: “…I’ve seen what kind of art he collects.” Remember that Thrawn wanted to visit Karrde in person, on Myrkr?
: Serious diversion here. Thrawn is 100% right about Karrde–after all, like knows like, and Thrawn is an infojunkie too. And it took a reference on TV Tropes, of all places, for me to realize what this is about: The Information Age.
Star Wars is a product of the late Space Age, and a throwback to the Pulp Age. (Luke Skywalker’s predecessors include Flash Gordon, Buck Rogers, the Rocketeer, the Lensmen, and the Green Lanterns–who themselves owed a lot to the Lensmen, but let’s not quibble about that.) It’s all over the structure of it. But now, as Zahn is writing, it’s the early ‘90s, and we’re experiencing the rise of personal computing and the concept that, in the words of the fantastic heist movie Sneakers, “it’s about the information!”
So Zahn created two characters, diametrically opposed, who both operate through the collection and analysis of data.
: Oooooh. Oooooh.
: No credit to me. Back to the action. Thrawn is sure that Karrde is watching, there’s nowhere else he can be hiding, so. But the Chimaera can’t move in or Karrde’ll bail out.
: Since Karrde was explicitly not stupid enough to do the watching from within the range that the Chimaera, or its TIE-fighter squadrons, could catch him before they could slip into hyperspace.
It attracted my attention that while Thrawn has underestimated Luke Skywalker a couple of times in the previous book, here he says in almost as many words that Karrde isn’t that stupid. There’s something there related to the “like knows like,” theory, maybe “like likes like?” Or rather “like evaluates like more accurately?” Hmmm.
: Remember that comm call Thrawn placed? Yep, he called in a ship. Not just any, but the Constrainer. Which, by its name alone, you know has to be an Interdictor Cruiser. They have names like that. Binder, for example, or Stellar Web. At any rate, Thrawn figures that no harm done if he’s wrong…and if he’s right, well then.
: Stellar Web is a pretty name, though. Someone in the Imperial Ship Nomenclature Department was having a poetic day.
We have a scene shift back to on board the Wild Karrde…
: Aves and Mara point out that the Imperials haven’t found anything, and Mara resumes agitating to get gone, please. Karrde wants to stay, Aves backs his boss…and the vornskrs literally drag Chin onto the bridge, staring at Mara.
I had no idea what that was about until it was explained a book from now. Did you?
: Nope, and this time I thought it was funny I didn’t understand it, because immediately Mara herself drops a hint-anvil (ow)–
: Mara sees that the vornskrs are looking at her the way the wild ones stared at Luke… usually just before they attacked him… but Chin and Karrde get them calmed the hell down. With them gone, Mara’s feeling of dread is growing until she can’t take it anymore. She fires up the engines.
: Which means that now “sensors are screaming all over the Chimaera,” and there’s nothing else to do but to leave with a quickness.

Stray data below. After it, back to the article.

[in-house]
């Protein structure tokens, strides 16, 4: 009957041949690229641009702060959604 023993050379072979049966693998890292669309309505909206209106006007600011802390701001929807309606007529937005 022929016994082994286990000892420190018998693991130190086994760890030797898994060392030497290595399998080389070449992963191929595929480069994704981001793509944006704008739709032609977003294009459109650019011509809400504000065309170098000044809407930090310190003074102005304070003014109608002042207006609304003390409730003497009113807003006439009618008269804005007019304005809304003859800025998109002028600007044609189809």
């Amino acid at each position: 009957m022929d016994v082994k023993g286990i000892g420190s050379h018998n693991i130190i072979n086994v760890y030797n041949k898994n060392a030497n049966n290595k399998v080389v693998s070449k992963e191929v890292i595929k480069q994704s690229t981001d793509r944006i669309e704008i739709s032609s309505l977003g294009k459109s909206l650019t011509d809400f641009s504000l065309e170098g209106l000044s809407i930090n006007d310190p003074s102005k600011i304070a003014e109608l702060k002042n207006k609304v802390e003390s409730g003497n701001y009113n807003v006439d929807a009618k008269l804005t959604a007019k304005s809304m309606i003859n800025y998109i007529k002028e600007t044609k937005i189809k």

: There’s a nice bit about command authority there. Aves is shocked, but Karrde backs her. She’s second in command. Mara, though, knows that in private he’s liable to rip her a new one, maybe even fire her. (That is, boot her from his organization.) She had “done it again,” she thinks bitterly, trying to do “things she knew full well she couldn’t do.”
Zahn was leaving a lot of clues, wasn’t he?
Also, this time through, insert my wince about “trying to do things she knew full well she couldn’t do.” Ow ow self-doubt ow second-guessing yourself ow ow extra anxiety ow ow ow. This thing about revisiting the characters you’d met as teenagers and had not quite grasped what they were going through in the callousness of your youth…
Oh my Shepard, what is it going to be like if I reread, say, the Vorkosigan series when I’m nearer to 50?
Don’t mind me, I’ll be over in this corner gibbering a little.
: Heh. I’d say you’re going to start sympathizing with Cordelia, but you probably do already. You’re going to have more sympathy for Illyan though–again, if you don’t already.
Me, it was Ivan in Captain Vorpatril’s Alliance.
At any rate, the Wild Karrde moves to flee…and the Interdictor shows up.
Well, at least Mara isn’t likely to be fired now! If they survive. If they don’t…well, that’s the other firing.
: …and thus drops the other shoe. I was waiting.
Sigh. Books change, but some things… don’t.
: But survive they do, barely, hitting hyperspace just before the gravity well projectors are online.
As they discuss Thrawn’s hunch (which, in truth, it was), and Mara’s counterhunch, Mara is even more miserable. It was back, she thinks. The same thing that led to her finding Luke–which really is telling us what’s going on–will lead to sensory flickers, urges, and dreams.
Yes, it’s basically a cycle of Force sensitivity, tied into the Emperor’s death.
: Although that last isn’t explicit, or even very explicitly implicit yet, I should think. That her Issues is tied to the Emperor’s death, we got in the forest conversation, but cyclicality?
: This time, Mara thinks, maybe she can do something about this. Maybe she can finally kill Luke Skywalker.
: And that is Zahn putting in a “wha…?” point for the rare reader who picked up the second volume first.
: Back to the Chimaera. Thrawn and Pellaeon watch disappointed, and Pellaeon worries whether there will be a repeat of the Colclazure incident, but Thrawn notes that the Wild Karrde was moving before the Constrainer arrived. Nobody in the Chimaera or Constrainer could have warned them, so it goes up as a new puzzle, nobody’s heads will roll.
Back to “pressing matters.” How goes the call for warships? Eight of fifteen “groups” have expressed an interest, but not with any commitments.
: What was that “interest,” I wonder? “We’ll be on the lookout for you?” “We’ll see if we can *ahem* “”””borrow”””” any for you from our “”””friends””””?”